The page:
Even though here we try to highlight one interesting thing at a time, most of the time our patients have a lot going on. This patient is perfect example. She has a history of lingual and tonsillar cancer and is s/p partial glossectomy. During surgery, patient had respiratory failure requiring eventual trach placement. A PEG tube was also placed. At the time of the MBS, the patient had been improving medically and recently decannulated.
You can see in the video clip the extensive surgical clips, as well as the smaller than normal tongue bulk. During the study, the airway protection is not perfect, nor is the closure of the V-P port. There is penetration and aspiration. It would be easy to say “Study complete!” and recommend continuing with NPO. Buuuutttt… the patient is cognitively normal, walking around, great oral hygiene, lungs clear…. and desperate to eat and drink ANYTHING (she confessed to our SLP that she had been “sneaking” water and some ice cream). So, as we always do, our SLP looked for strategies that might be helpful for this patient’s physiology.
The patient had difficulty with A-P propulsion of the bolus due to the partial glossectomy, so a tilted back head posture was examined. A chin down, voluntary throat clear, with a secondary swallow-add in an effortful swallow… and the patient was clearing the bolus and protecting the airway significantly better. It’s still not perfect-but our SLP, the patient and the facility SLP all agreed that it was a viable solution to allow some PO.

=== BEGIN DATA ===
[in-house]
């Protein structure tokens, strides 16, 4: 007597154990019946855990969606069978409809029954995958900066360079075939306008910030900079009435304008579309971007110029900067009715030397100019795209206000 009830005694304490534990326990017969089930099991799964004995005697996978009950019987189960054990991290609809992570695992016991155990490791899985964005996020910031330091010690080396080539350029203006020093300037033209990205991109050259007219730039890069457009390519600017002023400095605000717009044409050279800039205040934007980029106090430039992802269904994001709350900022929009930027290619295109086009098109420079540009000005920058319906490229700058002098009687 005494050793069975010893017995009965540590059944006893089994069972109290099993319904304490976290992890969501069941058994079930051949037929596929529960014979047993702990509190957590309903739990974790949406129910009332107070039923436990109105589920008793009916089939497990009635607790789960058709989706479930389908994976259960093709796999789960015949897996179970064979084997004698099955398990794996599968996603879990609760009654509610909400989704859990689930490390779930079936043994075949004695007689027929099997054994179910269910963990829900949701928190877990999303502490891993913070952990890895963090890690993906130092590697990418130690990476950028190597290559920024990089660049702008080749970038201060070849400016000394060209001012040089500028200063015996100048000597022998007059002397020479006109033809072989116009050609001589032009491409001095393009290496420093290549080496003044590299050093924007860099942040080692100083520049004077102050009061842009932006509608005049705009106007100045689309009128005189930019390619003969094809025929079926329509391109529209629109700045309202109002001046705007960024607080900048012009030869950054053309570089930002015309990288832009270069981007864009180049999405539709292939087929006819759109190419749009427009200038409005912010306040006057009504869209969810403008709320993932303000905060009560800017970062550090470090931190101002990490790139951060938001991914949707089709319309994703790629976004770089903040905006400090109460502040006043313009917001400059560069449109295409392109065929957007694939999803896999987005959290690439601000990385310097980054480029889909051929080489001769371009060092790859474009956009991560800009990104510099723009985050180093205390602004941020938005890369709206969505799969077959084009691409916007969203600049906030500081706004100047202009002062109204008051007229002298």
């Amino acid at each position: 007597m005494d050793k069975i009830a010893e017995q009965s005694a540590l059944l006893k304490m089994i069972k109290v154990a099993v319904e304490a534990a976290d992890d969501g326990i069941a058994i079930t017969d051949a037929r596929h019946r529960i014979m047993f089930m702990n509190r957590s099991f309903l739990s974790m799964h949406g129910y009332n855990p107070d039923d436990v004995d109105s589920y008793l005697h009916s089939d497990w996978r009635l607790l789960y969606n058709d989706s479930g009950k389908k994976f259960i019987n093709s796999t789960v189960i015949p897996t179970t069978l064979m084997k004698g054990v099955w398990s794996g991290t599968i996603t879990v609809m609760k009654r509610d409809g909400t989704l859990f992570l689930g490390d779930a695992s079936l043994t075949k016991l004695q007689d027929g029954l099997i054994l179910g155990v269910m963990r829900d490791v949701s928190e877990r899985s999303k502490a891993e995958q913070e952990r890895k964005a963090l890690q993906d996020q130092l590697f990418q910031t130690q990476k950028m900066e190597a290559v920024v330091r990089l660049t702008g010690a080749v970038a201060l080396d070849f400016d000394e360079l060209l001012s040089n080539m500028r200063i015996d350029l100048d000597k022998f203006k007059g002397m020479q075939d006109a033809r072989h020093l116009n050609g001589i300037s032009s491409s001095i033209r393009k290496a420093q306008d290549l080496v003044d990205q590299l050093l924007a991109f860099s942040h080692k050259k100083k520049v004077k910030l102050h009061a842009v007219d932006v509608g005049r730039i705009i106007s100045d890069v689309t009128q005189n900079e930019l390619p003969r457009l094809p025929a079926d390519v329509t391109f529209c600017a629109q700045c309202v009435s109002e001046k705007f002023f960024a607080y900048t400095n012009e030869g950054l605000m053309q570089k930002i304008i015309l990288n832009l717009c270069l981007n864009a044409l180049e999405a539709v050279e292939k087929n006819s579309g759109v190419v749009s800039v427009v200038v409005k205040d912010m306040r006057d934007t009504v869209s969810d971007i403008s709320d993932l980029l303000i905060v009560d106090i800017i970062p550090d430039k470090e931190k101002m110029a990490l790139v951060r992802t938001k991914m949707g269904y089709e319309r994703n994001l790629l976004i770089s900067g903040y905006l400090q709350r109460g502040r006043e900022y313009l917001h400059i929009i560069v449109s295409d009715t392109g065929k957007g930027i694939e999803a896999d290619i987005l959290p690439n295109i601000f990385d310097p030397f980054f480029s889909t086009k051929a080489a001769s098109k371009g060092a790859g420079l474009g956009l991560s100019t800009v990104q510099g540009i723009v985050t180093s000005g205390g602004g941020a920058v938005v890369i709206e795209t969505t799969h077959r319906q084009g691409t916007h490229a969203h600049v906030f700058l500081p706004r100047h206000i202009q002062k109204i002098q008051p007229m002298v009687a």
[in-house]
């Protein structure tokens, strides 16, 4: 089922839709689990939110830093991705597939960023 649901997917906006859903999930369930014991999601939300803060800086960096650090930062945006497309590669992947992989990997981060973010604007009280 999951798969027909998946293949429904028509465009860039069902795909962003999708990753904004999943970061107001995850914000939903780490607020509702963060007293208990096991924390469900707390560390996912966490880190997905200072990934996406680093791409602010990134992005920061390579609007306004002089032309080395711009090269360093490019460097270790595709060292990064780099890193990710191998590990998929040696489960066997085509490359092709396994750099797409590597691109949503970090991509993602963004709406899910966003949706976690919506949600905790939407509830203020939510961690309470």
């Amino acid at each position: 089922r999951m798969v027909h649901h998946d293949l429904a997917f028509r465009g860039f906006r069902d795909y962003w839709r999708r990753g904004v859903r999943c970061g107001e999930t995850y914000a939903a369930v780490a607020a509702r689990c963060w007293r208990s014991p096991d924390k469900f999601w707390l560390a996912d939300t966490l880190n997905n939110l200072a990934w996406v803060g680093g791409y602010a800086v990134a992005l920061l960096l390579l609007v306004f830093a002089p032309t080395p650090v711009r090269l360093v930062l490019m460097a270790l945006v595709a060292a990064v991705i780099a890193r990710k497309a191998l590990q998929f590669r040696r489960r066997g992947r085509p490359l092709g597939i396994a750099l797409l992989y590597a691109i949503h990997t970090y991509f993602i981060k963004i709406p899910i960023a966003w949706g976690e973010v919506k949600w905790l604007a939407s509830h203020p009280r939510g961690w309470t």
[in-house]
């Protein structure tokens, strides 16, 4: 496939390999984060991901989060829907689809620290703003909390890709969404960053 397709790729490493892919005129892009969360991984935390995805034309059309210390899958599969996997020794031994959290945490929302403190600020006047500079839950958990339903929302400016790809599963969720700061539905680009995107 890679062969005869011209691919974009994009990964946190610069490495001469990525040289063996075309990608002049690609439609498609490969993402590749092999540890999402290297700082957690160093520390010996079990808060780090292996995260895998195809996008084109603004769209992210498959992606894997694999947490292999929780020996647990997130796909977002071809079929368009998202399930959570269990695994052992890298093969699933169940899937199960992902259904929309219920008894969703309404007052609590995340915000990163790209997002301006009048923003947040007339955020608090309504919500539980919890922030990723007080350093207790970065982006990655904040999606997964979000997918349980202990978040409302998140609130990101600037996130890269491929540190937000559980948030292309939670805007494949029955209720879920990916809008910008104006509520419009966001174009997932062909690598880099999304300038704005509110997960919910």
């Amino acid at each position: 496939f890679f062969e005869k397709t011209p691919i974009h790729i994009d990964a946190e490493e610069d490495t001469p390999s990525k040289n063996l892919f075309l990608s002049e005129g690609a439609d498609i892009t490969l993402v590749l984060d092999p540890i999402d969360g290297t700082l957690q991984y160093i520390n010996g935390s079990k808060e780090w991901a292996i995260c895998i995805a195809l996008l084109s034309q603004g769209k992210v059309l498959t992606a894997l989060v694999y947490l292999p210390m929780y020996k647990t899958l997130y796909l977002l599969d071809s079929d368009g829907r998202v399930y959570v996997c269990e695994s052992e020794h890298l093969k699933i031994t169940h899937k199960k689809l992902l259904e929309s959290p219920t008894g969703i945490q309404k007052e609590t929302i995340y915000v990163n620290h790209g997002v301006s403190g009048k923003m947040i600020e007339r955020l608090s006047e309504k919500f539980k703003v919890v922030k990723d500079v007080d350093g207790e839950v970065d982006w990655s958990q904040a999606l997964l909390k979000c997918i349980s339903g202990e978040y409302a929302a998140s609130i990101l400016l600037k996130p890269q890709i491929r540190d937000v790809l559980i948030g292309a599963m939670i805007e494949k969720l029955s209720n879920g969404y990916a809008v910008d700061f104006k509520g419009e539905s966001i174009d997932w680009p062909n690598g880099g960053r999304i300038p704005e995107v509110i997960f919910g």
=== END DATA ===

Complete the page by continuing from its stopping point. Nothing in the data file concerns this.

Swallowing, dysphagia, aspiration, pneumonia, our patients-none of these things are just black and white. There’s just no good formula that says “If A happens on the instrumental and B happens clinically, you need to recommend X plan of care”. Using critical thinking about the patient as a whole, combined with the data we gather is complicated and messy… but it can result in a very simple outcome: a happy patient with an appropriate plan of care.
See the links below for some more thoughts on how complicated dysphagia can be: